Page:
Here at ASG, we try to understand our clients’ needs before even considering the cloud as an option.
For example, we’ll ask, “What problem are you trying to solve? Do you know the cost breakdown for that problem?” This usually is a combination of budget allocations needed for the business application, such as the cost to generate certain products to customers – personnel, hardware, software, and facilities expenses. Without figuring this level of detail into your application stack, we aren’t likely to suggest that cloud computing solutions will save your IT budget…
Many customers don’t need a data warehouse 24-hours-a-day—they only need it two hours a week. Some companies are willing to spend a bit more on computational resources just to get those two hours. The analogy would be to analyze the cost of either purchasing a car or taking taxis to meet personal transportation needs? From the cloud user’s view, it would be as startling for a new software startup to build its own data center as it would for a hardware startup to build its own fabrication line.
For other CIOs, it’s all about focusing on their core business; they buy only the infrastructure that directly supports their unique contributions in the marketplace, what they consider their core business. Cloud computing is all about separating compute that’s not needed all the time—but can be ‘parked’ in the cloud and spun up as necessary—from data.
But remember, with cloud computing solutions, your in-house security techniques are suddenly used outside the company firewall. Your in-house systems typically have some integrated security baked-in, perhaps leveraging Active Directory. However, once in the cloud, things are quite different. Developers need to think about both authentication and authorization early on in the process. For example, if you store credit card numbers, even AES-encrypted in its database, and you experience a security breach, PCI DSS auditors need access to the servers. Amazon EC2 doesn’t permit this, so you can’t be PCI level 1 compliant with Amazon EC2. You could store the card numbers elsewhere, but this opens more security issues.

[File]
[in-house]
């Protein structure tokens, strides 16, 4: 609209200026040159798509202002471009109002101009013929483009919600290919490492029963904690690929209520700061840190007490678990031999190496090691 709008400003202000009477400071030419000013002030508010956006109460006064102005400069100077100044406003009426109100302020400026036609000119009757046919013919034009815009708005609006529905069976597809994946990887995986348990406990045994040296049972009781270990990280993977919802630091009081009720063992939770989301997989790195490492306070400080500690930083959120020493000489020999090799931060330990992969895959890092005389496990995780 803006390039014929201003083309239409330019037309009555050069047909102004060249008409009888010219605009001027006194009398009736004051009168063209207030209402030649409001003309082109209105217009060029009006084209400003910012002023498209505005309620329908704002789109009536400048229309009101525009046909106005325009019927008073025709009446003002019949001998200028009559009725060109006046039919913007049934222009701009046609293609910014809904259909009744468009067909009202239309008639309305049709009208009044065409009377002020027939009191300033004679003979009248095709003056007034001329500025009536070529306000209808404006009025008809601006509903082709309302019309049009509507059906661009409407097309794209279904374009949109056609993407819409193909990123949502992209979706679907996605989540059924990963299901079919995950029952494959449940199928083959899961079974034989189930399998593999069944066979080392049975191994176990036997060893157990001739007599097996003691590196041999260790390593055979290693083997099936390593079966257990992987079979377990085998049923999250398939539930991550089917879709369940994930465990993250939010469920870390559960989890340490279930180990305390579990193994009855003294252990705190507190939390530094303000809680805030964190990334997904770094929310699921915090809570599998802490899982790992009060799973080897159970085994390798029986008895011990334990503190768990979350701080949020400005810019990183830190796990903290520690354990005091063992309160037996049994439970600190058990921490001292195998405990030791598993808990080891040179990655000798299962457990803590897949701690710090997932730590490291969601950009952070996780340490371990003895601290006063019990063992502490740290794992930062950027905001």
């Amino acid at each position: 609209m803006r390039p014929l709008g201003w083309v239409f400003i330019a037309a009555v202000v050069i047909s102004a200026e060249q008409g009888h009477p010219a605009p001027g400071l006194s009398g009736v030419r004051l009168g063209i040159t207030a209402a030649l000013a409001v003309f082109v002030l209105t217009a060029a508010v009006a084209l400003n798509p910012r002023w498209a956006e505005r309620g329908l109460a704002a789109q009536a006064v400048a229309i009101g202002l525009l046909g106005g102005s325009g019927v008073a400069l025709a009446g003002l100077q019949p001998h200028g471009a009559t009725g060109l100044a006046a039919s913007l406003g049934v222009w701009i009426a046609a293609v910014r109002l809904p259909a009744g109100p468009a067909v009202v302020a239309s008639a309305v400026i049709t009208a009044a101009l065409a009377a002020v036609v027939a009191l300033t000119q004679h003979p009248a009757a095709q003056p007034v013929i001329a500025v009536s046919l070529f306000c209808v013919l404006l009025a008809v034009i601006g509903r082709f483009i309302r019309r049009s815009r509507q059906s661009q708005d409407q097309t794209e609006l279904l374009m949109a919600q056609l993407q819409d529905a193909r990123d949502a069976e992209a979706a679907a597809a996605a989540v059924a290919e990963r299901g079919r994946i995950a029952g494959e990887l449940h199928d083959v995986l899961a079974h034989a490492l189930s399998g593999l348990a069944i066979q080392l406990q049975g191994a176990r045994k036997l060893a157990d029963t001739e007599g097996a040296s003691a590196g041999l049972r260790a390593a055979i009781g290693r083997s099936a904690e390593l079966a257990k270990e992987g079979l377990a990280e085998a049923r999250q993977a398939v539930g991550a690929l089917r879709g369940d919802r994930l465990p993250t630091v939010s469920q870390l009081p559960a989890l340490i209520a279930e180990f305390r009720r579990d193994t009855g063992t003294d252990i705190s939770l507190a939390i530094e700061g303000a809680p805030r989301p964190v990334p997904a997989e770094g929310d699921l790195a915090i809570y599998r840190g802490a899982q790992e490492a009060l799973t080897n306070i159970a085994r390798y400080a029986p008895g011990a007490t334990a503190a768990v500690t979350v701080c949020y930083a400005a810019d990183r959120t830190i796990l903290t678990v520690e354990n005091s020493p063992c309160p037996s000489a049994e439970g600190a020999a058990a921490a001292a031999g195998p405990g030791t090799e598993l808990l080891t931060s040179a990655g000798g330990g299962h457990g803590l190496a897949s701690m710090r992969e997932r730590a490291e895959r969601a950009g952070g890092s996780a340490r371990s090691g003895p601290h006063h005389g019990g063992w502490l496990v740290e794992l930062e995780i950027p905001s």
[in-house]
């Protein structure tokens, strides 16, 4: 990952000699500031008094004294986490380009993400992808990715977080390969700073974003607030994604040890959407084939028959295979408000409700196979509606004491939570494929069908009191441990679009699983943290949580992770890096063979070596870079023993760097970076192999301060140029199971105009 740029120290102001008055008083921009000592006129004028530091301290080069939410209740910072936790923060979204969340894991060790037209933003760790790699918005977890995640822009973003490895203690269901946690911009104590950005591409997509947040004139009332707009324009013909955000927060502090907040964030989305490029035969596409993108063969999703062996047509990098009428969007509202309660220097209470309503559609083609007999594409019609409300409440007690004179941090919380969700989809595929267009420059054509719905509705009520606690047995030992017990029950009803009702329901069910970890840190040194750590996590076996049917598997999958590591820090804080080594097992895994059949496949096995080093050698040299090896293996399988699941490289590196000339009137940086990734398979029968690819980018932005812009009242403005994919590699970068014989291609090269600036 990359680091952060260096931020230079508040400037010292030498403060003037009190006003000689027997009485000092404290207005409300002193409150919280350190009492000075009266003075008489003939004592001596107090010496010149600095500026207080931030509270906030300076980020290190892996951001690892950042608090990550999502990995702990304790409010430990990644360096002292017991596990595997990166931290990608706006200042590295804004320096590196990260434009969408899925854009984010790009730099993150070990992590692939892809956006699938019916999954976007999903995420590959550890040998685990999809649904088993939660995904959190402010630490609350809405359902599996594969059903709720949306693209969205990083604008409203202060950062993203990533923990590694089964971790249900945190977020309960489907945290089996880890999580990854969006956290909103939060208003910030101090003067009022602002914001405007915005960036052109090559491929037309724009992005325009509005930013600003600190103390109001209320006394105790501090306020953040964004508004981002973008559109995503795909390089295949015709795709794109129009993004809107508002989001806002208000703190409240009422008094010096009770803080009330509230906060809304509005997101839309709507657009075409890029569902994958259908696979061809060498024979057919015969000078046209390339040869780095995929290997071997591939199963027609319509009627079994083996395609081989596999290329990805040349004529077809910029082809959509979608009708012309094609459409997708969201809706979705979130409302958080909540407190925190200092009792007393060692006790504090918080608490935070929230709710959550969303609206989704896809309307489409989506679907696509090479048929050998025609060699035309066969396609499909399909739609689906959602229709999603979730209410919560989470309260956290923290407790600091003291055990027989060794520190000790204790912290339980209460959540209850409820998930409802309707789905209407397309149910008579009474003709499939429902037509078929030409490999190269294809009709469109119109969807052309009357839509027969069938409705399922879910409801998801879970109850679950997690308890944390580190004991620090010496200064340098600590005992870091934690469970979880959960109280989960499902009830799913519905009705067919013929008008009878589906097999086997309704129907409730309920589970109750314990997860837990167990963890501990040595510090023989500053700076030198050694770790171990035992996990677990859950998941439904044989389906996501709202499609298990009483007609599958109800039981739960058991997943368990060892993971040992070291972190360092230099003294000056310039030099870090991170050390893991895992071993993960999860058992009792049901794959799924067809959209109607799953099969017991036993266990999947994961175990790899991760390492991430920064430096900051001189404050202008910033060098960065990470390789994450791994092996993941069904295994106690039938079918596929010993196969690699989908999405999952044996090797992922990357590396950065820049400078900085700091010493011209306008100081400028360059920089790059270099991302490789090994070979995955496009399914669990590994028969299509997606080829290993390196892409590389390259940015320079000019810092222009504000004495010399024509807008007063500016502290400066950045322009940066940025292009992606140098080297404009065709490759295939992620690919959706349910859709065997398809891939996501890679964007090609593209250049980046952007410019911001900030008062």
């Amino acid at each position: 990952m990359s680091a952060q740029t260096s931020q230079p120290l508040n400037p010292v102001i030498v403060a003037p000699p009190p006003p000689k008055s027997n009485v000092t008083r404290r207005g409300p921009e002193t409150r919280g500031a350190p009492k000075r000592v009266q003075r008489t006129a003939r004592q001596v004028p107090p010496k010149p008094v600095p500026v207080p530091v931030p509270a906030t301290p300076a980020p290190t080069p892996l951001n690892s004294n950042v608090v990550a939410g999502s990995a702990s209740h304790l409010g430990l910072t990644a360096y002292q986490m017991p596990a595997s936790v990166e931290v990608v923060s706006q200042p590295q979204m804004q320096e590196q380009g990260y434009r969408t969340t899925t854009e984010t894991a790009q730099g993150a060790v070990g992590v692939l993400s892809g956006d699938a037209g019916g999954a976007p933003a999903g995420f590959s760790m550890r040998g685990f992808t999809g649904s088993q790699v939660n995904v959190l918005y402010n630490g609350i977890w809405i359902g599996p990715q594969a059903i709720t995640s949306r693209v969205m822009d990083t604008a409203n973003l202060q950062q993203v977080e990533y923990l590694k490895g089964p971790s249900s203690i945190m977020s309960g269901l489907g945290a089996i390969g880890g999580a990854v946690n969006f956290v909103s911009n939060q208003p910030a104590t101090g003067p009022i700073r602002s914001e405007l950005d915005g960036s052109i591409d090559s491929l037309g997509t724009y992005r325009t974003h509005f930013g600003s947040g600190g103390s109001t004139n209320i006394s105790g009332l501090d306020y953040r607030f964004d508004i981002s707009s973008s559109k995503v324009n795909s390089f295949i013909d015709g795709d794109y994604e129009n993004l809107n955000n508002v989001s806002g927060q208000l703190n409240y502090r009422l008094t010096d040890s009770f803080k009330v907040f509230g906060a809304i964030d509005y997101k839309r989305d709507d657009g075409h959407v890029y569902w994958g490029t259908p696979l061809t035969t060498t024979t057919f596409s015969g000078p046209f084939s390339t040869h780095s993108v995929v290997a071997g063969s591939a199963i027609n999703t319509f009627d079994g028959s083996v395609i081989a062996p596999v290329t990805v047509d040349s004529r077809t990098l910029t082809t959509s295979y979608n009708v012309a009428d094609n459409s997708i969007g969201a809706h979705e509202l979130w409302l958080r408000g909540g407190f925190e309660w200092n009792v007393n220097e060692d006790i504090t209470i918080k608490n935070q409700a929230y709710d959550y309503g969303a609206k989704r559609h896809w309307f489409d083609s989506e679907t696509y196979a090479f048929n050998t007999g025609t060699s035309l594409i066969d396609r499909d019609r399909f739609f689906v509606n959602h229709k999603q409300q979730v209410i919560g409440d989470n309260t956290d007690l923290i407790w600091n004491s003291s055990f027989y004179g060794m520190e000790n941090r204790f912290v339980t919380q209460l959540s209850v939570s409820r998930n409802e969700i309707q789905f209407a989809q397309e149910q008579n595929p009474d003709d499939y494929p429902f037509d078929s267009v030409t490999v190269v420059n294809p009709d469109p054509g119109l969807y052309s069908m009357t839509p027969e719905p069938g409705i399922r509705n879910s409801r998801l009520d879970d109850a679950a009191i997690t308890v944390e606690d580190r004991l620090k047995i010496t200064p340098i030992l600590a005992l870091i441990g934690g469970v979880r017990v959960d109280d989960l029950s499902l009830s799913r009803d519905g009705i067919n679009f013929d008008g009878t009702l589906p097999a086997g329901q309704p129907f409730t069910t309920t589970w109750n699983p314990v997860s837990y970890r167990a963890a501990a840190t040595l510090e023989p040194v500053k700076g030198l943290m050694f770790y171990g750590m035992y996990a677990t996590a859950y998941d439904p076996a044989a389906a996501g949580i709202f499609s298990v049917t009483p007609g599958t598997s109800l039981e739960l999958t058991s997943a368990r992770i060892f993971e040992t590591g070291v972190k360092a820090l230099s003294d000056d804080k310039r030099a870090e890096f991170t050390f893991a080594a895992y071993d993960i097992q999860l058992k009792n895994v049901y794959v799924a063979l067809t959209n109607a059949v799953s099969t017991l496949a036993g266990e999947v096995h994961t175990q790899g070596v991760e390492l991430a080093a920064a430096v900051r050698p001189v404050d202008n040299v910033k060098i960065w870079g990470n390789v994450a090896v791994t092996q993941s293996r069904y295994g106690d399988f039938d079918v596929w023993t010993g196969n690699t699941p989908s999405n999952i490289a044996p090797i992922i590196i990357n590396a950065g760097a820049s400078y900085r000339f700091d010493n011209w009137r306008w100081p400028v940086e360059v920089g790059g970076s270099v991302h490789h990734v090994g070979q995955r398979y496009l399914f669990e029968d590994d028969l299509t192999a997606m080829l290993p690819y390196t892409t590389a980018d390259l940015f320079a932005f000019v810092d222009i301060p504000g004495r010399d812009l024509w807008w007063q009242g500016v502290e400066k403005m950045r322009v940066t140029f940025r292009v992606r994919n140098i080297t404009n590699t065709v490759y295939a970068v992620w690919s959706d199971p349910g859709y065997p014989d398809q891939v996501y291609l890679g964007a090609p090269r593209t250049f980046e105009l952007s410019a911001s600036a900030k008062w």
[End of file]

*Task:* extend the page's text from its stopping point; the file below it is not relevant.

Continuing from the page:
Security professionals anticipating an organizational switch to cloud computing solutions worry about the loss of visibility into attacks in progress, particularly with SaaS offerings. Performance management down to the end-user is also very difficult—so what works well at your main facility might not be working as well with your other outlying facilities.
Interestingly, at the Intel Developer Forum conference just a couple of years ago, two of Intel’s best and brightest engineers rained on the cloud-computing parade at a session entitled Intel Fellows: Live and Uncensored! Kevin Kahn, director of Intel’s Communications Technology Lab said, “We really have a lot of meta-questions to answer that affect how cloud computing rolls out, particularly in the areas of privacy and security.”
Ultimately, cloud computing solutions are often portrayed as a panacea for dysfunctional IT systems. But the ugly truth is that cloud computing can create as many problems with IT infrastructure, systems management, security, application configuration and data access as it solves. Cloud computing solutions are all about change to your environment, your control over asset storage, security, and workflows and data availability. The point is, though, that a lot of what runs across your existing IT landscape today is actually very predictable and probably doesn’t need the extreme flexibility touted by cloud technology and service vendors. Traditional infrastructure and hosting models will therefore co-exist with dynamic ‘private clouds’ and ‘on demand’ or ‘elastic’ cloud services for the foreseeable future.